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Lighter afternoons

Discussion in 'Commuting' started by MichaelW2, 8 Jan 2018.

  1. RealLeeHimself

    RealLeeHimself Just keep peddling, just keep peddling...

    Date-wise, you are correct. However, due to the weather, I believe that Winter started a few weeks earlier this time which could signal an early Spring. There was certainly a lot of ice and snow about 3-4 weeks before Christmas (at least where I live) which is unusual. We usually get that after Christmas.

    Fingers crossed for an early Spring! :wahhey: - that's so overly optimistic, I making myself xx(
     
  2. cyberknight

    cyberknight Guru

    Location:
    South Derbyshire
    Just mud to contend with , had an off this morning on an unlit corner i have reported to the council repeatedly on a patch of mud on the cyclepath
     
  3. palinurus

    palinurus Guru

    Location:
    Watford
    I check that site every day at this time of year to see how many extra minutes of light I get!

    Just started to get lighter in the mornings- technically anyway, not noticeably yet.
     
  4. BrumJim

    BrumJim Poster

    I noted this a few years ago. My Mum told me that after 21st Dec, the evenings get lighter, but the mornings stay dark a bit longer. I thought it was just another one of her tales. Turns out it is true.

    It also allows me to be even more miserable in June. I used to turn up to work on 22nd and note that the nights were now drawing in. I now can start even earlier with "evenings are getting darker!".
     
  5. ManiaMuse

    ManiaMuse Über Member

    It's getting better slowly but still several weeks before I'll be cycling home in daylight (stupid boss who won't let me work more flexible hours).

    Cloud makes a big difference to how quickly it gets dark in the evenings. The last couple of days were nice and sunny here and the blue hangs around in the sky for a lot longer after the sun sets compared to today which was dull and grey and the sky turned black straight after sunset.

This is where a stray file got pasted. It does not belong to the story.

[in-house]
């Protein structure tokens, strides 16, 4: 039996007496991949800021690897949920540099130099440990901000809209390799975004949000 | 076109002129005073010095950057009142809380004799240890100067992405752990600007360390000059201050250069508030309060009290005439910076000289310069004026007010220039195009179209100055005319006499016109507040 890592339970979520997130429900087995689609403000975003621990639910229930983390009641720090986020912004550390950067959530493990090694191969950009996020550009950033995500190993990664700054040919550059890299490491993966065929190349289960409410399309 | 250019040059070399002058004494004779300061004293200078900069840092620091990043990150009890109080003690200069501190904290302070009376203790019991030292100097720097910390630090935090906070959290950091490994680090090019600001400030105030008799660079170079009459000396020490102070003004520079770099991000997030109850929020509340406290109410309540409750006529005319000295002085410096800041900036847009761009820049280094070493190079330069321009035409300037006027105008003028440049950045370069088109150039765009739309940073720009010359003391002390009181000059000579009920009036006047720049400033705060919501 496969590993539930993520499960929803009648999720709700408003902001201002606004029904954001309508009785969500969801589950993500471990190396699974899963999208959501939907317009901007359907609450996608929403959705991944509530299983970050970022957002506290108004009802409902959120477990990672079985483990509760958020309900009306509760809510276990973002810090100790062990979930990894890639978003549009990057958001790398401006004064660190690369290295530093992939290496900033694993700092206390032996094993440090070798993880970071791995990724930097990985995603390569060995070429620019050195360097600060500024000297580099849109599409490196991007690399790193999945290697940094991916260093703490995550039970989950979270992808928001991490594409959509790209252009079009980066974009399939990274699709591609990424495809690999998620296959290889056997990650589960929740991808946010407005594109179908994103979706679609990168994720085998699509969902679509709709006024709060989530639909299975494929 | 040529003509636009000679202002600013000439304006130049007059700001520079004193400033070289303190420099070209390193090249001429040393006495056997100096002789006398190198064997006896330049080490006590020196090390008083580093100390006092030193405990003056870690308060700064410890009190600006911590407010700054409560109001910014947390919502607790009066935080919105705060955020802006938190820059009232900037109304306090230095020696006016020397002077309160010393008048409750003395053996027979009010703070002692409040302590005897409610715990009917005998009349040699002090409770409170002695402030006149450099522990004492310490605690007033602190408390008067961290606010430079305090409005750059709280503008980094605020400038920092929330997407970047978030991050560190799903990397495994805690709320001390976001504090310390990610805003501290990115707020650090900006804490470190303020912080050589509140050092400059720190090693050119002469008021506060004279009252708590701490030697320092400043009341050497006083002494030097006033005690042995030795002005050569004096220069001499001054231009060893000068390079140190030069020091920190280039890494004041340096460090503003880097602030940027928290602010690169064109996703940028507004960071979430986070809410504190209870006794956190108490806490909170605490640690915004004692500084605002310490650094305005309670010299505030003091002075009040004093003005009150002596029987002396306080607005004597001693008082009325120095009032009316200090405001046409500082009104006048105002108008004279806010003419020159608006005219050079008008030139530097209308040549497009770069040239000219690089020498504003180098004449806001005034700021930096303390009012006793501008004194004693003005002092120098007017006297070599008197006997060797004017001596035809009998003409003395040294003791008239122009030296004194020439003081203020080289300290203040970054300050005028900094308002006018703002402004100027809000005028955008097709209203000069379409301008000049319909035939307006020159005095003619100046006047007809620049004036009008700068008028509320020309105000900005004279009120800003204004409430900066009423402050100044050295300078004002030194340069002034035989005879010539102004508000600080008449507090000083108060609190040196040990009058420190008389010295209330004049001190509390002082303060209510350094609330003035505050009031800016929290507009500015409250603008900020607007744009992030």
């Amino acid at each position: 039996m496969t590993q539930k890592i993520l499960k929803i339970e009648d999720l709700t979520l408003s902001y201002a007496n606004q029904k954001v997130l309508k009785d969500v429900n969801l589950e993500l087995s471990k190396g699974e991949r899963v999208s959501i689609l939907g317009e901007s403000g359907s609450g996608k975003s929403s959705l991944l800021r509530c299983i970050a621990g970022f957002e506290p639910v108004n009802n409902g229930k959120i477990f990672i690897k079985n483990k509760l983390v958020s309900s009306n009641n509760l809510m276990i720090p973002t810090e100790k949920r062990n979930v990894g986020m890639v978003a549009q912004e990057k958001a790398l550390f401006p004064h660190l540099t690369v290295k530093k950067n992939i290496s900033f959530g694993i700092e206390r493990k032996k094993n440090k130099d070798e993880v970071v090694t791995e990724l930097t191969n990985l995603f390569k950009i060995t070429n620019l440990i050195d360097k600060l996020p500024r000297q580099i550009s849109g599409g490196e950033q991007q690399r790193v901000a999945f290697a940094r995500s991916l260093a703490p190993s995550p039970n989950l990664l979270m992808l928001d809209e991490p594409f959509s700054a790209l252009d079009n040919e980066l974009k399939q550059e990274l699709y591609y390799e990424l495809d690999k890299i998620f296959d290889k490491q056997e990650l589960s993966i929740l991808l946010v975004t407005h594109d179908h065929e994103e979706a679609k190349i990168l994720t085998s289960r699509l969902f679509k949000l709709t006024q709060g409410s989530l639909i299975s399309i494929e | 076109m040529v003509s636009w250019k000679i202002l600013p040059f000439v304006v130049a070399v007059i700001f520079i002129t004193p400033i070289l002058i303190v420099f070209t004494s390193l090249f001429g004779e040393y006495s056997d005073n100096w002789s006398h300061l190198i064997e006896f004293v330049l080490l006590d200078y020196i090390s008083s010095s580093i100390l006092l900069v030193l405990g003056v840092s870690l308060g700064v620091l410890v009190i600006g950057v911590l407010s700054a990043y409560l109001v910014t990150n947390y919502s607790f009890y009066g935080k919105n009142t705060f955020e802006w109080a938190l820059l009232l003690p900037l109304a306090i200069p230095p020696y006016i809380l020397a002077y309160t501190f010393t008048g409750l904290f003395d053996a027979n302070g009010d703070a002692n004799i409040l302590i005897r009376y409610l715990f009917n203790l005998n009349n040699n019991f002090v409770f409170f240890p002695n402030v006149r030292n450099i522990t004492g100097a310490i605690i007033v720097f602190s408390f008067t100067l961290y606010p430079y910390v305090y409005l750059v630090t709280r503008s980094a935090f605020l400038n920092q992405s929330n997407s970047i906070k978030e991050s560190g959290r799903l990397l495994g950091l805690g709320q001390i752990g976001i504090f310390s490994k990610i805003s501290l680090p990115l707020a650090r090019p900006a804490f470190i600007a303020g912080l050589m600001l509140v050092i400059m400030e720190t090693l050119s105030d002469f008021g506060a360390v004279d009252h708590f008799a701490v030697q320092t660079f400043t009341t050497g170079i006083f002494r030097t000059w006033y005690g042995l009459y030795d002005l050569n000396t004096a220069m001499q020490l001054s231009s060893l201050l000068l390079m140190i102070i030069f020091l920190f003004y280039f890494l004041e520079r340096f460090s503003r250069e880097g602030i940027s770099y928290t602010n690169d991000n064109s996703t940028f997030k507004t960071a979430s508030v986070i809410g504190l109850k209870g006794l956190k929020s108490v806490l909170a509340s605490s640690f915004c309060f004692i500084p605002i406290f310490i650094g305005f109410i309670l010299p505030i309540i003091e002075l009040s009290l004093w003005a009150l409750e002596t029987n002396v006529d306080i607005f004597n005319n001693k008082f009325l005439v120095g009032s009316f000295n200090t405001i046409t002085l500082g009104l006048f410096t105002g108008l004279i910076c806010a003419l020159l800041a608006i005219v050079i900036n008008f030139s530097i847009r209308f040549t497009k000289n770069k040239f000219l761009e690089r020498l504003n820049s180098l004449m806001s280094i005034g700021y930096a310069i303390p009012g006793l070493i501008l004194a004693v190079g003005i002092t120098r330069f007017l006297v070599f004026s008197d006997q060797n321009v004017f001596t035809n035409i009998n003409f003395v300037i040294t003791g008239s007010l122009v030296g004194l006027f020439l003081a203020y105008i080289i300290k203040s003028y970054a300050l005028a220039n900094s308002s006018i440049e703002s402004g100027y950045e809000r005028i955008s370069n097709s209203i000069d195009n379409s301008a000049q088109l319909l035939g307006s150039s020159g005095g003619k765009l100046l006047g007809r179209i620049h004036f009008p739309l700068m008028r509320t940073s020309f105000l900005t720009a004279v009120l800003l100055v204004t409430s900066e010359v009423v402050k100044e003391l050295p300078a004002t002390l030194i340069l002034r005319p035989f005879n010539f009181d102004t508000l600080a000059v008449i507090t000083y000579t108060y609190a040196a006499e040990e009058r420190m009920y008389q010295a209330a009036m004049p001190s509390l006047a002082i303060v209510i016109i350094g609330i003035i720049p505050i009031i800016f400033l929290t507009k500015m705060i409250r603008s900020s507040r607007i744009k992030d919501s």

Oh how I hate winter, counting down the days until Spring, at least this week looks to be mostly dry.
     
    RealLeeHimself likes this.
  6. biggs682

    biggs682 Smile a mile bike provider

    Location:
    Northamptonshire
    still pitch black outside
     
    Roadhump likes this.
  7. Roadhump

    Roadhump Time you enjoyed wasting was not wasted

    Another "factoid" I once learned which is related to the nights getting lighter is that although the hours of daylight start to increase from 21st December, the Earth (or our part of it) continues to cool down for a few weeks and it doesn't start to warm up until 19th January - I think it was one of Dr Brian Cox's gems from Wonders of the Universe, IIRC.

    Anyway, I did my commute today. Got the train on the way there, and got off a couple of stops early to have a bit of a morning ride. Managed to get away at 1530 which enabled me to enjoy a ride along Crosby sea front at dusk on the way home. The tide was quite high and the slight wind meant the sea was calm, quite a peaceful eerie scene, which wouldn't have been possible to enjoy in the dark at the same time a few weeks ago - roll on spring.
     
  8. Eddy

    Eddy Guru

    The 17th of February is the coldest day of the year on average.........
     
  9. Ive changed my start time at work to 5am from this week. I usually commute on the bike but am taking the car for a while instead. It means I can leave work at 1.30pm and be home and on my bike by 2.15pm. Much better to riding in the light and it is slightly warmer.
     
  10. al78

    al78 Veteran

    Location:
    Horsham
    The earliest sunset is around the 12th December, and the latest sunrise is around the 1st or 2nd January.
     
  11. al78

    al78 Veteran

    Location:
    Horsham
    This is true. Incoming solar radiation increases from the winter to the summer solstice, but for a few weeks after the winter solstice, outgoing longwave radiation still exceeds incoming solar radiation, so climatologically the coldest part of the year is late January to early February.

    Same reasoning applies to the summer. After the summer solstice incoming radiation is still (on average) greater than outgoing radiation, so the (climatological) surface temperature continues to rise for a good month afterwards, hence the warmest time of the year is late July/early August.

    The high heat inertia of the ocean also contributes to this.
     
    Last edited: 26 Jan 2018
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  12. biggs682

    biggs682 Smile a mile bike provider

    Location:
    Northamptonshire
    it's getting there for sure this week i have noticed a lot lighter
     
    Liz Su likes this.
  13. Liz Su

    Liz Su Über Member

    I have as well.
    I cant wait for the spring, its been too cold for me this winter.
     
  14. Roadhump

    Roadhump Time you enjoyed wasting was not wasted

    Great explanation, thanks - what a great word that is as well ^_^
     
  15. palinurus

    palinurus Guru

    Location:
    Watford
    Pretty light when I got home today, did leave at 4 tho'